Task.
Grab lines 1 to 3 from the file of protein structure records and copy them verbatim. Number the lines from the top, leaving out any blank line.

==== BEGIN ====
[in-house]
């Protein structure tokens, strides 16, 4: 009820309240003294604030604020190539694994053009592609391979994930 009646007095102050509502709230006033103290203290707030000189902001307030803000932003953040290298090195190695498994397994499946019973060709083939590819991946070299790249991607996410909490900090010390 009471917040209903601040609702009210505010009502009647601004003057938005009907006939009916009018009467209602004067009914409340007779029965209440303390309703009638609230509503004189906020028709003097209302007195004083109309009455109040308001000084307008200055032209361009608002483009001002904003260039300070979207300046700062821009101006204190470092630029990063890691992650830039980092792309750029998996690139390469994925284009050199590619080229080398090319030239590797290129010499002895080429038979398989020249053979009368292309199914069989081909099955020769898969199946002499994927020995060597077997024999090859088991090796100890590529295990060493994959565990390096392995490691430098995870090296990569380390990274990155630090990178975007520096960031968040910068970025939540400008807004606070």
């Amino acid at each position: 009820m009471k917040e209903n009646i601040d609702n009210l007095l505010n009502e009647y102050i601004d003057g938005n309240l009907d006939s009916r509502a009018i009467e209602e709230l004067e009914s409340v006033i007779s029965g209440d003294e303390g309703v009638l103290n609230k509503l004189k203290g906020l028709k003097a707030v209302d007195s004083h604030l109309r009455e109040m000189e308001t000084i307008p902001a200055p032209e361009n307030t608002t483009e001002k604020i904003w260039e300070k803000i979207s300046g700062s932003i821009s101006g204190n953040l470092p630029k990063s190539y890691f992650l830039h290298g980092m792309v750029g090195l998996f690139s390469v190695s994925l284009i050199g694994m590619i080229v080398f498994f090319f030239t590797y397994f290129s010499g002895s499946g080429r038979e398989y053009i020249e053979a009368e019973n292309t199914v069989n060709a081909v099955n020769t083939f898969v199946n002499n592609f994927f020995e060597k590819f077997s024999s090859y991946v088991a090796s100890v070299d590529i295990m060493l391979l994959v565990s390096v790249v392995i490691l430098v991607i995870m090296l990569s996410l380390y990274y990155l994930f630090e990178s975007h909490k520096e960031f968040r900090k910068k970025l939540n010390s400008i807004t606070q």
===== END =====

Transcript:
[in-house]
């Protein structure tokens, strides 16, 4: 009820309240003294604030604020190539694994053009592609391979994930 009646007095102050509502709230006033103290203290707030000189902001307030803000932003953040290298090195190695498994397994499946019973060709083939590819991946070299790249991607996410909490900090010390 009471917040209903601040609702009210505010009502009647601004003057938005009907006939009916009018009467209602004067009914409340007779029965209440303390309703009638609230509503004189906020028709003097209302007195004083109309009455109040308001000084307008200055032209361009608002483009001002904003260039300070979207300046700062821009101006204190470092630029990063890691992650830039980092792309750029998996690139390469994925284009050199590619080229080398090319030239590797290129010499002895080429038979398989020249053979009368292309199914069989081909099955020769898969199946002499994927020995060597077997024999090859088991090796100890590529295990060493994959565990390096392995490691430098995870090296990569380390990274990155630090990178975007520096960031968040910068970025939540400008807004606070």
């Amino acid at each position: 009820m009471k917040e209903n009646i601040d609702n009210l007095l505010n009502e009647y102050i601004d003057g938005n309240l009907d006939s009916r509502a009018i009467e209602e709230l004067e009914s409340v006033i007779s029965g209440d003294e303390g309703v009638l103290n609230k509503l004189k203290g906020l028709k003097a707030v209302d007195s004083h604030l109309r009455e109040m000189e308001t000084i307008p902001a200055p032209e361009n307030t608002t483009e001002k604020i904003w260039e300070k803000i979207s300046g700062s932003i821009s101006g204190n953040l470092p630029k990063s190539y890691f992650l830039h290298g980092m792309v750029g090195l998996f690139s390469v190695s994925l284009i050199g694994m590619i080229v080398f498994f090319f030239t590797y397994f290129s010499g002895s499946g080429r038979e398989y053009i020249e053979a009368e019973n292309t199914v069989n060709a081909v099955n020769t083939f898969v199946n002499n592609f994927f020995e060597k590819f077997s024999s090859y991946v088991a090796s100890v070299d590529i295990m060493l391979l994959v565990s390096v790249v392995i490691l430098v991607i995870m090296l990569s996410l380390y990274y990155l994930f630090e990178s975007h909490k520096e960031f968040r900090k910068k970025l939540n010390s400008i807004t606070q």